– Nicholas J. "Nick" Clooney, news anchor for WKYT-TV in Lexington KY (1959-1964), 5/25/1959 broadcast

“Something can happen to open the door of opportunity for you, but it’s your own job to keep that door open and to step through it!”

– Governor Sanders at Murray State University, 5/30/1959


– The College Heights Herald (newspaper for Western Kentucky University, Bowling Green), 6/3/1959

NEW BUILDINGS ON HARLAND QUAD DEDICATED TO THE COLONEL: Staff, Alumni Celebrates 50 Year Anniversary Of U’s Business Programs

– The College Heights Herald (newspaper for Western Kentucky University, Bowling Green), 6/3/2009

…And now we turn to the continuing nationwide steelworker strike… After negotiations with management the steelworkers’ union broke down, their contract expired on July 15, causing 500,000 labors to vacate their jobs, affecting almost every steel mill in the nation... The Department of Defense has grown concerned that the halt in steel production could cost the nation dearly if a crisis were to occur… as of this moment, both sides appear to be at an impasse…

– Face the Nation, 8/29/1959 broadcast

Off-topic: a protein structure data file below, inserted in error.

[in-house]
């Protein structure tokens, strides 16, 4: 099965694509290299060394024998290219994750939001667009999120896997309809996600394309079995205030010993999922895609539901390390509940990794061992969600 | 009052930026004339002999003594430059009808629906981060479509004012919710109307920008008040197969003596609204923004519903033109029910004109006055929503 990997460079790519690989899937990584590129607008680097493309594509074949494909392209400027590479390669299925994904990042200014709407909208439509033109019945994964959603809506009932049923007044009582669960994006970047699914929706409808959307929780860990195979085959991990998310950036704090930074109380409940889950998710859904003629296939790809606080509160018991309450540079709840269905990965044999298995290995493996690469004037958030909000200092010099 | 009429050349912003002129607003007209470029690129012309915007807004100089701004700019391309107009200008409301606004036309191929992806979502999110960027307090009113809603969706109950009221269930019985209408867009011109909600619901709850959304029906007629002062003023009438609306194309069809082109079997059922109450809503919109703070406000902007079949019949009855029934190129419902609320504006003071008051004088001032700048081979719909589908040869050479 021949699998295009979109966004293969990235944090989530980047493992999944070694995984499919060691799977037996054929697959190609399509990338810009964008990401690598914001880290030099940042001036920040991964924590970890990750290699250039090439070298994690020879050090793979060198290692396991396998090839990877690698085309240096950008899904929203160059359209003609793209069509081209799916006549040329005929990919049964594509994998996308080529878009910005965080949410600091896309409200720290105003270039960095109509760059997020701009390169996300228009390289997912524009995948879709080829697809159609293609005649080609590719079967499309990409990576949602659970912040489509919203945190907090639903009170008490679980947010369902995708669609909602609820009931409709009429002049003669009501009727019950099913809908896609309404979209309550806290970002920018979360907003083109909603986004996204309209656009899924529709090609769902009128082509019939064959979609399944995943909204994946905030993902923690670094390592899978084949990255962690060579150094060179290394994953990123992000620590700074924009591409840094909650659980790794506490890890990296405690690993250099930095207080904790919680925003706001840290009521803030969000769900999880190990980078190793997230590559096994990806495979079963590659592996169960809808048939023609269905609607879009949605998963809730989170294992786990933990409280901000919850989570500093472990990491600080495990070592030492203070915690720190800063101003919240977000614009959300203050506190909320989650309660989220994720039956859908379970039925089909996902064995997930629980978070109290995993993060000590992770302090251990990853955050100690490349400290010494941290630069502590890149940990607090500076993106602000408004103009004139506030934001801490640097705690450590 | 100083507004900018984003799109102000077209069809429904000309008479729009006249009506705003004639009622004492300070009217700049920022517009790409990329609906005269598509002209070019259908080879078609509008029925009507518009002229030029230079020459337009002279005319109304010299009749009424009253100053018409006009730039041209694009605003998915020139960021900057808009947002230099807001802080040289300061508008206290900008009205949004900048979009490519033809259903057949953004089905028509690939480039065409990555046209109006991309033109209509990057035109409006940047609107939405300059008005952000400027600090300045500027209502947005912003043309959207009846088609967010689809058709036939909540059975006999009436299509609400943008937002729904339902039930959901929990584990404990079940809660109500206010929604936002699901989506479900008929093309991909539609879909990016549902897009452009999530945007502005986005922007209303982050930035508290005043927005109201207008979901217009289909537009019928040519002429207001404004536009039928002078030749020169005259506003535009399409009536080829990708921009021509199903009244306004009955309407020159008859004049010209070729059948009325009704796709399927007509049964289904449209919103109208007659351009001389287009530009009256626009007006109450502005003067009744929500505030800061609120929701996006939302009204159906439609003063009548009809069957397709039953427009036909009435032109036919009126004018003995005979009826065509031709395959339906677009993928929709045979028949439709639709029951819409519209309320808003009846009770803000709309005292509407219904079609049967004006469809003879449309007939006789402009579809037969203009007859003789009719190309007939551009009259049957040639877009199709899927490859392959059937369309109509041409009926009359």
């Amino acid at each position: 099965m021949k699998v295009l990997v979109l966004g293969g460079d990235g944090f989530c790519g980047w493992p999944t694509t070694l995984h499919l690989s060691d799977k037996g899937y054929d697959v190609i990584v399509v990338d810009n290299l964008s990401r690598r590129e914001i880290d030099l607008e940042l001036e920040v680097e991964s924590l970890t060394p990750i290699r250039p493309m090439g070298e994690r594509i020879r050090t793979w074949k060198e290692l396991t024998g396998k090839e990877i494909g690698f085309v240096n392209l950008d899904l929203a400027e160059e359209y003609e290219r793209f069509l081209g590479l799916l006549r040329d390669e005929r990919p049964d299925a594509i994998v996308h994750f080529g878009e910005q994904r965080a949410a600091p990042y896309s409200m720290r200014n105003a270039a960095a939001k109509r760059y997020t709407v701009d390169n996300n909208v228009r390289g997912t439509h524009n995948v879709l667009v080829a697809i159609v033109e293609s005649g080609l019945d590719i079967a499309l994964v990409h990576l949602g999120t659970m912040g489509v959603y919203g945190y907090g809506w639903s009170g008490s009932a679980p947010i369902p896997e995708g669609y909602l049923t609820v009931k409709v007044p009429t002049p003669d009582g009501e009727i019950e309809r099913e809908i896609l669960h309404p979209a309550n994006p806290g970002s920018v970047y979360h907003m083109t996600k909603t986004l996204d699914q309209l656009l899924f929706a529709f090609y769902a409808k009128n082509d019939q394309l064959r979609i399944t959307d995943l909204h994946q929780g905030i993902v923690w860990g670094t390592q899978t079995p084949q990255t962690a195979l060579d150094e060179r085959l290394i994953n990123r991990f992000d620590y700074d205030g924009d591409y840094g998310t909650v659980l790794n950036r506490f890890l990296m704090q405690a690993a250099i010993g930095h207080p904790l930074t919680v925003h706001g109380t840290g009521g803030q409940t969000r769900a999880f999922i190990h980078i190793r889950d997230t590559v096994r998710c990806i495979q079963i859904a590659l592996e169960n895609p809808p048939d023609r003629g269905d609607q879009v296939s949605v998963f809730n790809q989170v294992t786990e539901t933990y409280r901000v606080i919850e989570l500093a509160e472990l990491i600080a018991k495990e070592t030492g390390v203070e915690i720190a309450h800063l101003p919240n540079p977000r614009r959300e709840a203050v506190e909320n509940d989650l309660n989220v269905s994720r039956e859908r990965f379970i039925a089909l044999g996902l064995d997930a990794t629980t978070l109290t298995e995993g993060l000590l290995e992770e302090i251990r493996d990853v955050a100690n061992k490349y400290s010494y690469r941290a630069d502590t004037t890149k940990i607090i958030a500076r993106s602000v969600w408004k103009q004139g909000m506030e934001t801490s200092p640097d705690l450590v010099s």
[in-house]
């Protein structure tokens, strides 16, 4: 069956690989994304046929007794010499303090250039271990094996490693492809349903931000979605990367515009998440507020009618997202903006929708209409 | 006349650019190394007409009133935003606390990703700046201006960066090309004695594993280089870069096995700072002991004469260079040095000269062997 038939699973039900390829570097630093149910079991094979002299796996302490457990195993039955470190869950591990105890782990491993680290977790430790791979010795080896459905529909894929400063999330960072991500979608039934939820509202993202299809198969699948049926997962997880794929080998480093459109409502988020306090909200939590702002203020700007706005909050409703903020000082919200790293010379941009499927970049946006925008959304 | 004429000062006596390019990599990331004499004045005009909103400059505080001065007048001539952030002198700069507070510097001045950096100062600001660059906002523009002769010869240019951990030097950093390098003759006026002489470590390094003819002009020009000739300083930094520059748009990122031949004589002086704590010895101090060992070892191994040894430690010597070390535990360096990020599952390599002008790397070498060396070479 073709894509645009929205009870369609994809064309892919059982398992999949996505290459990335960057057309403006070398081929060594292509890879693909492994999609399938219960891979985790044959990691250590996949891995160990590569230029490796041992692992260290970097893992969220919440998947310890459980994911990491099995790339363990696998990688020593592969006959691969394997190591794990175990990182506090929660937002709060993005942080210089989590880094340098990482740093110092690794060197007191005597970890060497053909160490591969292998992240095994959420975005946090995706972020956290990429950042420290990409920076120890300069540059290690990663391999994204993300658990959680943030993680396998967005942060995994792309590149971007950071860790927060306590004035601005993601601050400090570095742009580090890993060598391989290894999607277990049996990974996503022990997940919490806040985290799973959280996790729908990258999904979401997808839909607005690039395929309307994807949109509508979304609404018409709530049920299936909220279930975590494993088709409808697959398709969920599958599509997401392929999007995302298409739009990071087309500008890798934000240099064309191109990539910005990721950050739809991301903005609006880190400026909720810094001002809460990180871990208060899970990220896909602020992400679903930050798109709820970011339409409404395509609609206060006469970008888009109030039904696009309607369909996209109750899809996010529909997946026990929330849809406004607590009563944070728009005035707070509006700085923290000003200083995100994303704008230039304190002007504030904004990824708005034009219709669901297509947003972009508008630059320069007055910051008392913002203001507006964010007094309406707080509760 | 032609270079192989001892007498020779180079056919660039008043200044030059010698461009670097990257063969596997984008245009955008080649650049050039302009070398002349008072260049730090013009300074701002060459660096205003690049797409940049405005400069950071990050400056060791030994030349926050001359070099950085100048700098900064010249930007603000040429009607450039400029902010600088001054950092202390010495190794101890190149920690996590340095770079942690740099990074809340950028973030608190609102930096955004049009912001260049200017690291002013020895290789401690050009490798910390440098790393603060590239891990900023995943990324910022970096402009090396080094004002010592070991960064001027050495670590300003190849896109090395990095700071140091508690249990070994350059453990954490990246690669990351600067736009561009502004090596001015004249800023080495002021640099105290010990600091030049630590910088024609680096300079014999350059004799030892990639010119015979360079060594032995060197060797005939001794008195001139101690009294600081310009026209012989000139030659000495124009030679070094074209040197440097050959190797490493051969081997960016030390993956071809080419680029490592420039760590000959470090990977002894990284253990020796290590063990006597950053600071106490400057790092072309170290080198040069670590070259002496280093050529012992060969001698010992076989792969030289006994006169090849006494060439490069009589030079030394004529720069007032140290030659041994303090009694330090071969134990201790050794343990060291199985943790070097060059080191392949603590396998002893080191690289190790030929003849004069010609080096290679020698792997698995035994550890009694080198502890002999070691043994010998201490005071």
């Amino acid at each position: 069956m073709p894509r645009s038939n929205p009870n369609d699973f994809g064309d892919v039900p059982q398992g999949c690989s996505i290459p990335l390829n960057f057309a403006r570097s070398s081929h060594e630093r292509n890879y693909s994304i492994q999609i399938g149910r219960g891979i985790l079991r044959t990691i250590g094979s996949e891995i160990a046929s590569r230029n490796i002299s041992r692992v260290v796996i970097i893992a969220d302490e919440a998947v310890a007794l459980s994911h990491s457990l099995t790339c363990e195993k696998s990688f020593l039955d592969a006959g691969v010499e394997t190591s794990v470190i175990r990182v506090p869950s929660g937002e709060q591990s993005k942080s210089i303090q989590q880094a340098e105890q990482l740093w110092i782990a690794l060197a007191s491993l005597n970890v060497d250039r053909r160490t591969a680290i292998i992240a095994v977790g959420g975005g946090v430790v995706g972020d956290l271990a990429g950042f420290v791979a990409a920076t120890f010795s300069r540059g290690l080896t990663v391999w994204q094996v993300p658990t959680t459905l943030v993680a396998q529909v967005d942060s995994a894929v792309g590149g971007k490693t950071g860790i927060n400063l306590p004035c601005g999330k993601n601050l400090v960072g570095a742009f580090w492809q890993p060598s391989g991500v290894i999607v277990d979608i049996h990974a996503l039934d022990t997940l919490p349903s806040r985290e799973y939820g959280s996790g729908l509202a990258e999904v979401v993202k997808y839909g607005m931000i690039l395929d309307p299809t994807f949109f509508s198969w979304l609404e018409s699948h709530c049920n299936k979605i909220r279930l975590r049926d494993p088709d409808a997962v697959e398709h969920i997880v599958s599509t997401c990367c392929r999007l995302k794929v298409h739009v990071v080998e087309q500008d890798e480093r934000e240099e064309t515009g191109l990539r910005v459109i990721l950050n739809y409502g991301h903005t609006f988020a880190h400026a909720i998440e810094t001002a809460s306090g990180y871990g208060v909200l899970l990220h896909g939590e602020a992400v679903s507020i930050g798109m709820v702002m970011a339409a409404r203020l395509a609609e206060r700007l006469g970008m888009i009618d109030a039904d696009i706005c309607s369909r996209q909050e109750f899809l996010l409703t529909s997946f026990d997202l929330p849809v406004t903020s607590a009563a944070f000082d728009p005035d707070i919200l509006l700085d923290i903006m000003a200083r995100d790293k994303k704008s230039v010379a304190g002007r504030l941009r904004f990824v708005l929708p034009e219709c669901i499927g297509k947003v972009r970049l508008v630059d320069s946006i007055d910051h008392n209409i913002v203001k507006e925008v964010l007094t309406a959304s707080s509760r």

All of Kentucky’s steel plants were shut down by the strike, cutting into Father’s goal of leaving office with low employment under his belt. Father met with the governors and business leaders of other states to try to coordinate any way to end the standoff, even offering to sit down with the union leaders and management to find some common ground. Richard Nixon, whom was Vice President at the time, warned that the workers’ refusal to return to work could trigger a recession, and that would make them lose support in both political parties heading into 1960. Both Father and I disagreed with the notion that several businesspersons had of looking to steel production overseas, with father angrily telling them to “stay in America; don’t scurry away like cowards, and betray your kin the moment they cause some trouble.” Despite my father’s opposition, businesses did turn to foreign production during the strike. The venture lead to them discovering that it was actually cheaper to import steel from places such as Japan and South Korea, a revelation that forever changed the US steel industry.